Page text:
with other Muslim societies? Americans are used to thinking of Israel
      as their dear friend, but they are also used to thinking of Syria as
      their mortal enemy. That didn't prevent the US and Syria from forming
      a military alliance hardly more than ten years ago. Of course there
      would be tremendous opposition from Jewish organizations,
      neo-conservatives and others, but this would be a real fight for a
      real objective, with a real chance of victory. At worst it would
      greatly increase the pressure for peace in the Middle East.

      The biggest obstacle to the proposal, however, is the left itself.
      Many leftists, with admirable moral courage, have indeed put the
      Palestinian issue front and center. But as what? One of those
      never-ending charitable campaigns? Yet another example of US perfidy?
      The problem here is not insufficient concern but, once again, a lack
      of ambition, an inability to conceive of any strategy that could
      actually put an end to the Israel/Palestine conflict. In the name of
      political realism, the pro-Palestinian left promotes the most
      dangerous of illusions: that the US could stop the killing merely by
      toying with the Israel aid spigot.

      Cutting off the aid will do nothing: Israel is determined to stand
      pat. It will occasionally make noises about a Palestinian state and
      negotiations, but we know very well that its 'generous offers'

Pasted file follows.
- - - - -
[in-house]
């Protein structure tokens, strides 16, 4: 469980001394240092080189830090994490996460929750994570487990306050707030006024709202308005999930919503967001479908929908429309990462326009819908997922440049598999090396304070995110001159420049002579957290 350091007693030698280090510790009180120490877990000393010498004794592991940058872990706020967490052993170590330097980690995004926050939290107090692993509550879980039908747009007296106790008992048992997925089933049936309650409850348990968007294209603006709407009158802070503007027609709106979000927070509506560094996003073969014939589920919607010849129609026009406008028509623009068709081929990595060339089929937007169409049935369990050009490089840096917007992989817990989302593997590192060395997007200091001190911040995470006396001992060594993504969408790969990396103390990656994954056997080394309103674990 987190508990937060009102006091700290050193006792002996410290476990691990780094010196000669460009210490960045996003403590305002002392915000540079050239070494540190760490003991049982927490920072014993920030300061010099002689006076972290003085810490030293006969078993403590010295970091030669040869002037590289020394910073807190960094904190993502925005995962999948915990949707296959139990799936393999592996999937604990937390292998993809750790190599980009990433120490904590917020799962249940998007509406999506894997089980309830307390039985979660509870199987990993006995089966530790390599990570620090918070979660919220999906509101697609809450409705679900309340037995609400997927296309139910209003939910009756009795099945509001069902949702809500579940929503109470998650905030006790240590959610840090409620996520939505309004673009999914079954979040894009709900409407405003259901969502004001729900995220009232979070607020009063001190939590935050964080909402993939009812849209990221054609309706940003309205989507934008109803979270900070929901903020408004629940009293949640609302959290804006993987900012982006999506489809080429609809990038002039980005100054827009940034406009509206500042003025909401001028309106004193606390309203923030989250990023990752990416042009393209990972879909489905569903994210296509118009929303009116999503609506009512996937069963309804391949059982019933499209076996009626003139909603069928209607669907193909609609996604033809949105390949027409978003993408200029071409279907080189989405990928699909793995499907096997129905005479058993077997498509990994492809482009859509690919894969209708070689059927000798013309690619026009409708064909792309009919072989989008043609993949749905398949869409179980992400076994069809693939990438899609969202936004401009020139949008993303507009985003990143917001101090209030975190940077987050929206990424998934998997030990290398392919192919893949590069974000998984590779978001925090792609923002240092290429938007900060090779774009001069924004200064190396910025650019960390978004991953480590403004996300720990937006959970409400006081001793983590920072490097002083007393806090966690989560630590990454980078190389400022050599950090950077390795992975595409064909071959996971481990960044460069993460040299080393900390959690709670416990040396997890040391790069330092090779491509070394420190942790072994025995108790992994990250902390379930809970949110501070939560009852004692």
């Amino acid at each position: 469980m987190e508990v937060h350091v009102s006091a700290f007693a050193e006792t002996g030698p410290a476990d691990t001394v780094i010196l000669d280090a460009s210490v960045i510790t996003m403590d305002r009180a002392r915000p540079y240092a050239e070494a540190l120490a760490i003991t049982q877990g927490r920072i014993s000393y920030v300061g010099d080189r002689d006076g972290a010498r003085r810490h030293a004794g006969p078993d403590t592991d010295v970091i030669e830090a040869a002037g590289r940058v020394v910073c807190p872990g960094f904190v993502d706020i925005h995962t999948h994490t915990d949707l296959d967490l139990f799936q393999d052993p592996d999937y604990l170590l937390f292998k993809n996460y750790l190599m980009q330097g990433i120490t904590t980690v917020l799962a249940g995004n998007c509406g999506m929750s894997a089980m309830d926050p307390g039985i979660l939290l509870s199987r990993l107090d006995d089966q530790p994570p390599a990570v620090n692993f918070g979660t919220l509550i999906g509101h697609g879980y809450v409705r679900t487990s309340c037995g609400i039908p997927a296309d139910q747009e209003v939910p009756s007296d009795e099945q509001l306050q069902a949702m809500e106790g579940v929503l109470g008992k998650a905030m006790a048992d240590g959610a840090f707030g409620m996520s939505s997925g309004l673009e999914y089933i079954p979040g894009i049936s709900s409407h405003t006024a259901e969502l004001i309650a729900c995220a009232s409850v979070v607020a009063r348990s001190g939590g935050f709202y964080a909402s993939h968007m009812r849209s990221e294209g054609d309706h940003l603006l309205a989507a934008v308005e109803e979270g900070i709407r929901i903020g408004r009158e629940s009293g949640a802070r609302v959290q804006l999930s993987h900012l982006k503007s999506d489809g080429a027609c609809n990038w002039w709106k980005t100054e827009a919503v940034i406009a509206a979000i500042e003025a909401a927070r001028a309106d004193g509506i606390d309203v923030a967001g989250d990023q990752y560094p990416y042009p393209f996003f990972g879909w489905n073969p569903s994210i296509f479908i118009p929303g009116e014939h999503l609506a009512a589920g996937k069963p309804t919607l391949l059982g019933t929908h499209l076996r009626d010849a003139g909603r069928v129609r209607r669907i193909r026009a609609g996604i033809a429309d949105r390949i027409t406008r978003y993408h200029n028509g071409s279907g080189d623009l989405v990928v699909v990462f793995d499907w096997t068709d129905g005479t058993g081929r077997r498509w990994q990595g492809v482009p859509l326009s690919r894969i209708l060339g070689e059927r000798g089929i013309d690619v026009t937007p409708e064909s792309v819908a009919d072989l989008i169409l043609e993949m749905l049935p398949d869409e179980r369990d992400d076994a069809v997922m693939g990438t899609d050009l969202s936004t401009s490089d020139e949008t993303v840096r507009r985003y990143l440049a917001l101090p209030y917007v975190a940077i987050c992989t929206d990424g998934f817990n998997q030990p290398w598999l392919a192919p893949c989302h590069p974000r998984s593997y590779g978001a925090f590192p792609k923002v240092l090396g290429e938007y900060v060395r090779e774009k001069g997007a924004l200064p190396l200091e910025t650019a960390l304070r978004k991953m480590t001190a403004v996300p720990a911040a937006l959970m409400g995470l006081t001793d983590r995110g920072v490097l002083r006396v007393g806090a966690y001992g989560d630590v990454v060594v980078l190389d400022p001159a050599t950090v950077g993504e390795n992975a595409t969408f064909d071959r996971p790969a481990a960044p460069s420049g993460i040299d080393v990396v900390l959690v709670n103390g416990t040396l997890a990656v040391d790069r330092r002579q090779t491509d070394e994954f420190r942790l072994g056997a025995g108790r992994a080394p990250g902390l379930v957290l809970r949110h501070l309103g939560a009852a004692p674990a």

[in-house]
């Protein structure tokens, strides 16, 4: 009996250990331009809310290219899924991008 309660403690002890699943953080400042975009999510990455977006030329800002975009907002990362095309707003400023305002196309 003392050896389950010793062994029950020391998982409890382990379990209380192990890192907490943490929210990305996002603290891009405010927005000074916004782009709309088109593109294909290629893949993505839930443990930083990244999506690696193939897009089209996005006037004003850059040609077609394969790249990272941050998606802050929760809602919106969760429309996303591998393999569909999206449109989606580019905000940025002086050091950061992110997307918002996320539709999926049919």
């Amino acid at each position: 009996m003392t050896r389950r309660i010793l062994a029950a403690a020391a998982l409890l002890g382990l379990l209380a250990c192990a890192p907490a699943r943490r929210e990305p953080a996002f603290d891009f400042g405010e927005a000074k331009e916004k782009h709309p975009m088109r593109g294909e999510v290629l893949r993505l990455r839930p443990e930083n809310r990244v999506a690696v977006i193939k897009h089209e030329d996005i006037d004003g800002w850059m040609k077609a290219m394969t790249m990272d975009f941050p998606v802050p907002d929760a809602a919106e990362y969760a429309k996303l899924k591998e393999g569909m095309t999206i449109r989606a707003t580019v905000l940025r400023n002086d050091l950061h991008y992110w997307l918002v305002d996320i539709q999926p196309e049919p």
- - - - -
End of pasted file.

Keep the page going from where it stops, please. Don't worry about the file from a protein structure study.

consistently exclude vital chunks of the West Bank and many of the
      settlements. We also know that Israel's current notion of adequate
      security guarantees includes retaining control over every
      strategically important feature of the occupied territories, including
      the borders, major roads, and airports. And we know that even this
      'generosity' would almost certainly be rejected by the Israeli electorate.

      In other words, Israel has not the slightest intention of making peace
      or agreeing to a Palestinian state. It is not about to cave in when
      someone talks about cutting off aid. It doesn't need the aid: it is
      already one of the world's leading arms exporters, and it would make
      up for any aid shortfalls by expanding that business to now-prohibited
      items. Should the US make timid noises about reducing support, Israel
      will threaten to sell cutting-edge weapons to US enemies and rattle a
      nuclear sabre: keep arming us or the Arabs will attack, and we'll have
      to nuke 'em. Israel could be restrained and isolated only by what
      would form instantly were the US to switch sides: a coalition of the
      whole world determined to call Israel's bluff. Not coincidentally, a
      coalition of the whole world is just what the US needs right now.

      Meanwhile, as the left knows all too well, the killing goes on. While
      leftists agonize about the problem, they apparently cannot embrace the
      solution. Like the US itself, they can't bring themselves to switch
      sides, to embrace the very objective that would also solve America's
      security problems. They can't manage to say: "I want the US to ally
      itself with the Palestinians and the Muslim world. I want the US to
      see Israel, not as a naughty child to be deprived of military goodies,
      but as an adversary. Like the majority of people in the Muslim world,
      perhaps in the world at large, I applaud, without qualification, the
      resistance of the Palestinian people." Whatever the causes of this
      reluctance to take sides, its effects are fatal. It is fiddling while
      Palestinians burn, it is abandoning the best chance to prevent more
      Iraqs, and it is a refusal to bridge the gap between the left and the
      American people.

      Morality aside, the left has a choice. It can go on demonstrating in
      an atmosphere increasingly hostile to dissent. This essentially
      reduces to waiting until rising US casualties or world outrage does
      our work for us.(*) The alternative is give Americans an actual